Much of the international staff of PIH expressed deep frustration with the international funding situation. Emergency funding for projects in Port-au-Prince is drying up, so NGOs, unfunded, leave to go where the money is. Like a team of surgeons, partway through an emergency operation, leaving to check on other patients. The next phase of “development money” has yet to flow. Dr. Ivers described setting up with PIH in Parc Jean Marie Vincent along with the Red Cross, and being the only people providing services for essentially a whole city. After appeals for help, other organizations came and things began to get better—- logistics were improved, things began to get more organized. But now it’s back down again to just PIH and the British Red Cross.

Parc Jean Marie Vincent used to just be a sports park. A place for community basketball and soccer and the like. At the clinic, we talked briefly to the director of the—-still technically—-sports park. He was active—-visiting people, talking to his, well, the term now I guess would be constituents. Trying to find out the people in the most trouble, trying to help them. Trying to identify services that could be provided. He was a governmental officer, after all. He did have some measure of authority and responsibility. But he was really looking forward to someday just working on sports again.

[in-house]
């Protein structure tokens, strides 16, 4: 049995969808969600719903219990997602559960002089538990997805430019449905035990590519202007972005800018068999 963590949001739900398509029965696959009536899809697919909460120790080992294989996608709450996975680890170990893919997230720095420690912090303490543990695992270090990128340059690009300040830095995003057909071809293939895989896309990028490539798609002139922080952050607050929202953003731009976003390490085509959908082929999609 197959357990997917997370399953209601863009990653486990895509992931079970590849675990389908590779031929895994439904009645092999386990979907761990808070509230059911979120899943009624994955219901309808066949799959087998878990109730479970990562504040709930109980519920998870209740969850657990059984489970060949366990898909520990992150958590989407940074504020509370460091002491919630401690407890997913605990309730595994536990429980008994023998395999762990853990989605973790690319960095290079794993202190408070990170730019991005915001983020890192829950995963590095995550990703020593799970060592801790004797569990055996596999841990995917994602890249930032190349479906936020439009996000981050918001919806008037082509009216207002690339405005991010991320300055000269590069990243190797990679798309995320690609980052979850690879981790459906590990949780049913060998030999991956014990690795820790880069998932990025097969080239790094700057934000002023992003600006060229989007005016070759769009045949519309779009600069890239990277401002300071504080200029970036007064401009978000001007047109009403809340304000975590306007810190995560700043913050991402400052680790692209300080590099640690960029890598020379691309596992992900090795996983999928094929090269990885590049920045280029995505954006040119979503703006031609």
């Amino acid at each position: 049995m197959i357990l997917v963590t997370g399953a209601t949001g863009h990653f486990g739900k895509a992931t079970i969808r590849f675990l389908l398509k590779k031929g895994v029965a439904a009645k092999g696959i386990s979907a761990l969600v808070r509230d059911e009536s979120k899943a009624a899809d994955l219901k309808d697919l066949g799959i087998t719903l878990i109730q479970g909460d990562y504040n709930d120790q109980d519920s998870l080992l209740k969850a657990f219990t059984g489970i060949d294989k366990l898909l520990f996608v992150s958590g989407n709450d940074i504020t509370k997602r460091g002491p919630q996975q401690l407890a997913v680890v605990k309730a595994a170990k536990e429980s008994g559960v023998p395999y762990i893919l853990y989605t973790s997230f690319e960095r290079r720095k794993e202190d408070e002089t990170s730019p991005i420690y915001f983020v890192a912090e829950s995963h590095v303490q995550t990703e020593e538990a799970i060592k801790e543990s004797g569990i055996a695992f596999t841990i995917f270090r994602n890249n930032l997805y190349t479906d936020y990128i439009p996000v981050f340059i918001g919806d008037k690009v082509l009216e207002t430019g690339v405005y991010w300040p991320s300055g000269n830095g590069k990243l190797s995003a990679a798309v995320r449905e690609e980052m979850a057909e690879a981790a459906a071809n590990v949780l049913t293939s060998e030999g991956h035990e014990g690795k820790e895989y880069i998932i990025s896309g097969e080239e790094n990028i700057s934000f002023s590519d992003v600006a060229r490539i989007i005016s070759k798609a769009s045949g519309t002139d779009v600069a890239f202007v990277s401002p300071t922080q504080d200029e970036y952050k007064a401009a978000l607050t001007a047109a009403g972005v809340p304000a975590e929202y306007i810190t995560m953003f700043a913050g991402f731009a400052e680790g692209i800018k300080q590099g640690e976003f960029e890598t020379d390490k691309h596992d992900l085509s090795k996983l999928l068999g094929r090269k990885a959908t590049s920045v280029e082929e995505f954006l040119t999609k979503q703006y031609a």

Here’s a video on Parc Jean Marie Vincent from January. Conditions are still largely the same as described:

This quote jumped out at me, from Jacky Coutier, a resident of the Parc:

For myself, I’m asking again for a proper sanitation plan. This isn’t something that can be done by a cash for work program in just 2 days. And I’d like to say Partners in Health could use a partner themselves. Partners in Health takes care of health, but health and sanitation go hand in hand.


The technical name for most of the tent cities and camps throughout Port-au-Prince is “spontaneous internally displaced person camps.” Which is a governmental mouthful, but it’s worth chewing over: